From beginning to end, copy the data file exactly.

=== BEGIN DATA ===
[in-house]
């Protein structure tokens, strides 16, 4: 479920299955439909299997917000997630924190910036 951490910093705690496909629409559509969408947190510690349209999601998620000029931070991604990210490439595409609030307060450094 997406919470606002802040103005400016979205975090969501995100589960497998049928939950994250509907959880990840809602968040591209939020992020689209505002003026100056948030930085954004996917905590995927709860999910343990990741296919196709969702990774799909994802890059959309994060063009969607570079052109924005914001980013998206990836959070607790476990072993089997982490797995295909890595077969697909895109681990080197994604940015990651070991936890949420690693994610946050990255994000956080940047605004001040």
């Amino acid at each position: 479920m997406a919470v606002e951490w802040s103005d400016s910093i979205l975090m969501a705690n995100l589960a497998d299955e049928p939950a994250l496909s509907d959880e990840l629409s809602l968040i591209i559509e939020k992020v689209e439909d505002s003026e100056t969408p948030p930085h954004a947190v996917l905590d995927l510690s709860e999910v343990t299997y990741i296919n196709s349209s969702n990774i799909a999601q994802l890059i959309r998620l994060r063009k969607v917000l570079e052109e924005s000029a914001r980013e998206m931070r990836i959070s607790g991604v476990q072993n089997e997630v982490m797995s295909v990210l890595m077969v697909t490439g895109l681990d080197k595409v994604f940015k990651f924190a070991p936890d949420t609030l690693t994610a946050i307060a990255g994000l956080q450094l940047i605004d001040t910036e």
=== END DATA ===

[in-house]
């Protein structure tokens, strides 16, 4: 479920299955439909299997917000997630924190910036 951490910093705690496909629409559509969408947190510690349209999601998620000029931070991604990210490439595409609030307060450094 997406919470606002802040103005400016979205975090969501995100589960497998049928939950994250509907959880990840809602968040591209939020992020689209505002003026100056948030930085954004996917905590995927709860999910343990990741296919196709969702990774799909994802890059959309994060063009969607570079052109924005914001980013998206990836959070607790476990072993089997982490797995295909890595077969697909895109681990080197994604940015990651070991936890949420690693994610946050990255994000956080940047605004001040």
């Amino acid at each position: 479920m997406a919470v606002e951490w802040s103005d400016s910093i979205l975090m969501a705690n995100l589960a497998d299955e049928p939950a994250l496909s509907d959880e990840l629409s809602l968040i591209i559509e939020k992020v689209e439909d505002s003026e100056t969408p948030p930085h954004a947190v996917l905590d995927l510690s709860e999910v343990t299997y990741i296919n196709s349209s969702n990774i799909a999601q994802l890059i959309r998620l994060r063009k969607v917000l570079e052109e924005s000029a914001r980013e998206m931070r990836i959070s607790g991604v476990q072993n089997e997630v982490m797995s295909v990210l890595m077969v697909t490439g895109l681990d080197k595409v994604f940015k990651f924190a070991p936890d949420t609030l690693t994610a946050i307060a990255g994000l956080q450094l940047i605004d001040t910036e």